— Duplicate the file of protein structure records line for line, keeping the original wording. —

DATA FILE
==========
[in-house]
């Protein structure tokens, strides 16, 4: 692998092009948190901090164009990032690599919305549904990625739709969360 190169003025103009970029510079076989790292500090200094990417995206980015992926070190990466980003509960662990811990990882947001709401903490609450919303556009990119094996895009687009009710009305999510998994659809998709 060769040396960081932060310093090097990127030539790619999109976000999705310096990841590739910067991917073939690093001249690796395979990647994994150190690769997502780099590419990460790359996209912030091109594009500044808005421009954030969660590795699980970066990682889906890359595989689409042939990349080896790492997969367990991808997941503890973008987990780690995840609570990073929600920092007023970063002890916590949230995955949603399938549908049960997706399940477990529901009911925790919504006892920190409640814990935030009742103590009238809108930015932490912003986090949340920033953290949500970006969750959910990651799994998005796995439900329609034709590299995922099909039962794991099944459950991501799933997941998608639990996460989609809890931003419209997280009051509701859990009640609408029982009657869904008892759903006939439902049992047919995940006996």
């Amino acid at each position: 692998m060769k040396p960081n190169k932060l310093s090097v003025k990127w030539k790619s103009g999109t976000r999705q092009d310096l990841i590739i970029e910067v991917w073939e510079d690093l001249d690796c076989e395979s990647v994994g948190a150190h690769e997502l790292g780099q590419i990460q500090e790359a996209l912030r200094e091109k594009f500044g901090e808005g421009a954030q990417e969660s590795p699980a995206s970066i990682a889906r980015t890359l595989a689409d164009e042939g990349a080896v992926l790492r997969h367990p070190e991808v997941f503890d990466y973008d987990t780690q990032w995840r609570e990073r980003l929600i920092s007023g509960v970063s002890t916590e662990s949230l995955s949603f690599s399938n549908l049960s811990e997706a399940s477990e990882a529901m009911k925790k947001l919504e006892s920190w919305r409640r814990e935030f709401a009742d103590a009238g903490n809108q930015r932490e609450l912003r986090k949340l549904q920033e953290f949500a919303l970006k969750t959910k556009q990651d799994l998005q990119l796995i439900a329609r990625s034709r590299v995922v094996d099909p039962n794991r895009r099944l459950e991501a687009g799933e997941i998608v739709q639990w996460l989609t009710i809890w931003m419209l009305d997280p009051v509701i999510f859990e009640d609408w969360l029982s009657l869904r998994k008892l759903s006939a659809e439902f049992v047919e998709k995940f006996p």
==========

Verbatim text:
[in-house]
């Protein structure tokens, strides 16, 4: 692998092009948190901090164009990032690599919305549904990625739709969360 190169003025103009970029510079076989790292500090200094990417995206980015992926070190990466980003509960662990811990990882947001709401903490609450919303556009990119094996895009687009009710009305999510998994659809998709 060769040396960081932060310093090097990127030539790619999109976000999705310096990841590739910067991917073939690093001249690796395979990647994994150190690769997502780099590419990460790359996209912030091109594009500044808005421009954030969660590795699980970066990682889906890359595989689409042939990349080896790492997969367990991808997941503890973008987990780690995840609570990073929600920092007023970063002890916590949230995955949603399938549908049960997706399940477990529901009911925790919504006892920190409640814990935030009742103590009238809108930015932490912003986090949340920033953290949500970006969750959910990651799994998005796995439900329609034709590299995922099909039962794991099944459950991501799933997941998608639990996460989609809890931003419209997280009051509701859990009640609408029982009657869904008892759903006939439902049992047919995940006996």
């Amino acid at each position: 692998m060769k040396p960081n190169k932060l310093s090097v003025k990127w030539k790619s103009g999109t976000r999705q092009d310096l990841i590739i970029e910067v991917w073939e510079d690093l001249d690796c076989e395979s990647v994994g948190a150190h690769e997502l790292g780099q590419i990460q500090e790359a996209l912030r200094e091109k594009f500044g901090e808005g421009a954030q990417e969660s590795p699980a995206s970066i990682a889906r980015t890359l595989a689409d164009e042939g990349a080896v992926l790492r997969h367990p070190e991808v997941f503890d990466y973008d987990t780690q990032w995840r609570e990073r980003l929600i920092s007023g509960v970063s002890t916590e662990s949230l995955s949603f690599s399938n549908l049960s811990e997706a399940s477990e990882a529901m009911k925790k947001l919504e006892s920190w919305r409640r814990e935030f709401a009742d103590a009238g903490n809108q930015r932490e609450l912003r986090k949340l549904q920033e953290f949500a919303l970006k969750t959910k556009q990651d799994l998005q990119l796995i439900a329609r990625s034709r590299v995922v094996d099909p039962n794991r895009r099944l459950e991501a687009g799933e997941i998608v739709q639990w996460l989609t009710i809890w931003m419209l009305d997280p009051v509701i999510f859990e009640d609408w969360l029982s009657l869904r998994k008892l759903s006939a659809e439902f049992v047919e998709k995940f006996p």